When I’m anxious, I don’t sleep. I get antsy. And I’m early. We were at the train station in Ayutthaya about an hour before the train was due to leave, having shared a taxi with a couple of American tourists who also stayed in our Homestay. They were houseless and jobless making the move from CA to NY – he had taken the NY bar exam and was waiting for results. In the meantime, they were travelling. I was bricking it, wondering if our tickets would be fake. For one heart-stopping moment, I thought we were done. Someone was sitting in seat 26. But then I checked our seats and we had 27 and 28. Empty. Whew. We sat and fretted until the ticket inspector had checked our tickets and marked us off on his paper plan of the carriage. I can’t tell you what the relief felt like. We were on our way to Chiang Mai. Read more

I woke up on Sunday with a horrible feeling that everything that could go wrong, would go wrong. So much for Murphy being an optimist. We were heading to Ayutthaya, some 80 km north of Bangkok. The scam-merchant for whose patter we’d fallen was to send a driver to take us to the station. And he did. He came. He collected. And he deposited us at the station where he bought our train tickets, handed them to us, parked us at the platform and went on his way. It was only after he’d left that I checked to see what seat we had and in which carriage, given that we were to have a seat in second class with air conditioning. But no. The scam continued. We had the cheapest of seats – some 20 baht (about 55 cents) – third class standing. No aircon. And on Thai Rail, the journey to Ayutthaya would take some 90 minutes. The fishwives of Moore Street would have taken me for one of their own, such was the litany of names I called him.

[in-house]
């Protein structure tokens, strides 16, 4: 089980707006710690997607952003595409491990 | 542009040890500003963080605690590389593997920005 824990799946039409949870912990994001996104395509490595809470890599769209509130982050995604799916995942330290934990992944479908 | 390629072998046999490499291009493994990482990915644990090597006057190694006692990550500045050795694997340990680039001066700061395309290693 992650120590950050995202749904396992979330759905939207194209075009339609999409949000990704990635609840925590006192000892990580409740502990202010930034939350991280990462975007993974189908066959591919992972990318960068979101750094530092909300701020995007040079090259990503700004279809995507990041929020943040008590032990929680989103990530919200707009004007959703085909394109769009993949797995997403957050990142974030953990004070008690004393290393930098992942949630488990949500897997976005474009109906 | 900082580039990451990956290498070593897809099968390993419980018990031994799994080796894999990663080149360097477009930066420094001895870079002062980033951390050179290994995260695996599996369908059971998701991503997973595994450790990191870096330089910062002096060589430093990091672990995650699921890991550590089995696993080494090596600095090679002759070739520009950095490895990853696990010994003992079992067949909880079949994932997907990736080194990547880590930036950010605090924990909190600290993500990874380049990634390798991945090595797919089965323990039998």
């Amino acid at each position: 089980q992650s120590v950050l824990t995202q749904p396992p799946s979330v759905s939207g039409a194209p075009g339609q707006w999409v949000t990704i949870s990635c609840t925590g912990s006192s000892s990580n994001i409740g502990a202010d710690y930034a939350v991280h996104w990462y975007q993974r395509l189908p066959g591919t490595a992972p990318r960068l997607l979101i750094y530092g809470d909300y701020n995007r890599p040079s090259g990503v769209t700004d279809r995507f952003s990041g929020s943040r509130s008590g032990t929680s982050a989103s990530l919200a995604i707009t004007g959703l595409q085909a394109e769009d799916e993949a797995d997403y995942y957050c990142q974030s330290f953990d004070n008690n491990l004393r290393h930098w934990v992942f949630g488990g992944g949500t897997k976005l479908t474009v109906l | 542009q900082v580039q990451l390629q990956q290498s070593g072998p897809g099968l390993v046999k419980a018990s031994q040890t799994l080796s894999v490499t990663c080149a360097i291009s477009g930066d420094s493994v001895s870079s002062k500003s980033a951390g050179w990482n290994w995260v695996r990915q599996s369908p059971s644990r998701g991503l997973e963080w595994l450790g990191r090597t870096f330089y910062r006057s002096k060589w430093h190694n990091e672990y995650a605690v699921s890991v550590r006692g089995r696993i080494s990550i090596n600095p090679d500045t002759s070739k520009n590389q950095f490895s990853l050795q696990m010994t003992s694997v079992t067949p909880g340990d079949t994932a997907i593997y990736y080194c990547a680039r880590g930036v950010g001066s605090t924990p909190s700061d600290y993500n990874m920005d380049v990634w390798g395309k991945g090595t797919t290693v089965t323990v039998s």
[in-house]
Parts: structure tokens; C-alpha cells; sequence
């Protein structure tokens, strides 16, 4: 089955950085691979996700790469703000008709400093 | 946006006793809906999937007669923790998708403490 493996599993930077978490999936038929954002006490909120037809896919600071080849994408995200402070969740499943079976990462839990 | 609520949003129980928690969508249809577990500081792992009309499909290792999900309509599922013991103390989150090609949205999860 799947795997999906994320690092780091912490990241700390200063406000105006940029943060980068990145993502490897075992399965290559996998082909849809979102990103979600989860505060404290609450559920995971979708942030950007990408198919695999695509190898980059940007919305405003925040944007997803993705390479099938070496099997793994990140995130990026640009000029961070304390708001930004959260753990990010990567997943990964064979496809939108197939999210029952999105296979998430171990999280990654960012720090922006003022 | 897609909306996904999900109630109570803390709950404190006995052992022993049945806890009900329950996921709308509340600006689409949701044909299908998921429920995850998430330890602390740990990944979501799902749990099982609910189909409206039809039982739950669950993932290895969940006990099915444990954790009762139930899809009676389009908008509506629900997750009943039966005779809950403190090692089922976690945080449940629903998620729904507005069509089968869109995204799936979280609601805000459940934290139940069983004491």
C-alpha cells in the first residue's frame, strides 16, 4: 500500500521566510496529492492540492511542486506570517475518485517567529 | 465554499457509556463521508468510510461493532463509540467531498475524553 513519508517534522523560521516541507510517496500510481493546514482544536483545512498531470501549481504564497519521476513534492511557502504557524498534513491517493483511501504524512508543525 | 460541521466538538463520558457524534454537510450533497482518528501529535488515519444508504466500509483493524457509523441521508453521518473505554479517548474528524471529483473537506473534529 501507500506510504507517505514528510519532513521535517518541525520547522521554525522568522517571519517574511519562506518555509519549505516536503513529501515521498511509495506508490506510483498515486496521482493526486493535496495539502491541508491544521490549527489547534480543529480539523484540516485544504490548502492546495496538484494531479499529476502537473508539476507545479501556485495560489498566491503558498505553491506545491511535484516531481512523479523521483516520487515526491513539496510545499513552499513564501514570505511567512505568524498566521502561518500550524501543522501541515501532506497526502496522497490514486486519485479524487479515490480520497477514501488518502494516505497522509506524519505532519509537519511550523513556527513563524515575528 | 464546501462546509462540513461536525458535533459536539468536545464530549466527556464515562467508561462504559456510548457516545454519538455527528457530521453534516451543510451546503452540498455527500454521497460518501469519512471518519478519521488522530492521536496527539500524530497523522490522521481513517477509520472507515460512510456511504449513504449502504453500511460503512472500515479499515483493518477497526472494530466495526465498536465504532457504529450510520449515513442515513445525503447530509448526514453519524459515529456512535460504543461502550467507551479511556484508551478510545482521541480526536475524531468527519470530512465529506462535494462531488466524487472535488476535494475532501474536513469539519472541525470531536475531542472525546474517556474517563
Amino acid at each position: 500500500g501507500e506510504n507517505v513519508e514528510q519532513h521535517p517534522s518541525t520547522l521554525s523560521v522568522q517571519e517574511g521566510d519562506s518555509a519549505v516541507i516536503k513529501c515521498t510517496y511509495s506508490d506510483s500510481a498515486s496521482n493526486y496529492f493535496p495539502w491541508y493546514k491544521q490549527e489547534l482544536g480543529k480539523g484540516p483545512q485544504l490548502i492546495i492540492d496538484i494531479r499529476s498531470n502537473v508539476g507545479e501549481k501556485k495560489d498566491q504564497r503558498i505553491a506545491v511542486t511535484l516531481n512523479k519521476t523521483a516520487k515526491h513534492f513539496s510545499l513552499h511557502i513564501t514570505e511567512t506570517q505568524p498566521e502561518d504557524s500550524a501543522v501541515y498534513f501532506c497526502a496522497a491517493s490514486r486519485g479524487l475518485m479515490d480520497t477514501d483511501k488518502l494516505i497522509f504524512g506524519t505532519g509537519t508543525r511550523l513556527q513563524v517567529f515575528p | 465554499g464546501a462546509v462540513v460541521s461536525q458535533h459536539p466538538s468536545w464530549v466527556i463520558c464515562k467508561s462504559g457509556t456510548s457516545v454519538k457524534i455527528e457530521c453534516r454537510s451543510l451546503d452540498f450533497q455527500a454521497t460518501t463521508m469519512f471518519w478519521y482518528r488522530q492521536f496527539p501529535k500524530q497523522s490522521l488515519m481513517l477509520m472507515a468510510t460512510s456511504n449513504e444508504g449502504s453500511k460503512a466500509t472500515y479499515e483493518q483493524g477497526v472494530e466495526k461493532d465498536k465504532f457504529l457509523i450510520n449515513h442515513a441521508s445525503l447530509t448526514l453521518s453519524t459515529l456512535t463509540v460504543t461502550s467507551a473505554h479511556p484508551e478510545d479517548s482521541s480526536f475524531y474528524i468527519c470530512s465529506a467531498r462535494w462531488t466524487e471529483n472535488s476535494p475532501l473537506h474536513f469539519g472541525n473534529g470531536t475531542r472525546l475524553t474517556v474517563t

We boarded and sat for about 10 minutes before we were ousted by passengers who had seat reservations. Read more

That I laughed out loud when we passed through a place called Bangkhen is somewhat indicative of my state of mind leaving Bangkok. Am addled. Truly addled. I’m trying to decide how I feel about the place and am coming with a bagful of buts and thens and if onlys.

Spot the sucker

Navigating our way from the airport to the city wasn’t bad. We caught the SkyTrain and then change to a metro, getting off at the stop as directed by the hotel. By this stage, we’d been up a solid 24 hours. Add that to the heat and humidity and you get a rather cranky cocktail. Of course, no one we asked had heard of our hotel and given that English is very much limited to tourist English in places and our Thai is so limited it doesn’t exist, it was a struggle to make ourselves understood. Read more

Packing for Thai expectations

Am officially excited. Just hours to go before we take off for a month in Thailand. I’ve never been to that part of the world. I’ve gotten as far as India, and while I’d planned a trip to Thailand, Vietnam, and Cambodia back in 2001 and previously in 1994, it never happened. I have no idea what to expect as my research has been sadly limited and my Thai expectations are low. Sensibly, I think, we’ve cut back the list of countries we wanted to see to just one and figure if we’re to do it justice without killing ourselves in the process, we’d need a month to do it. Read more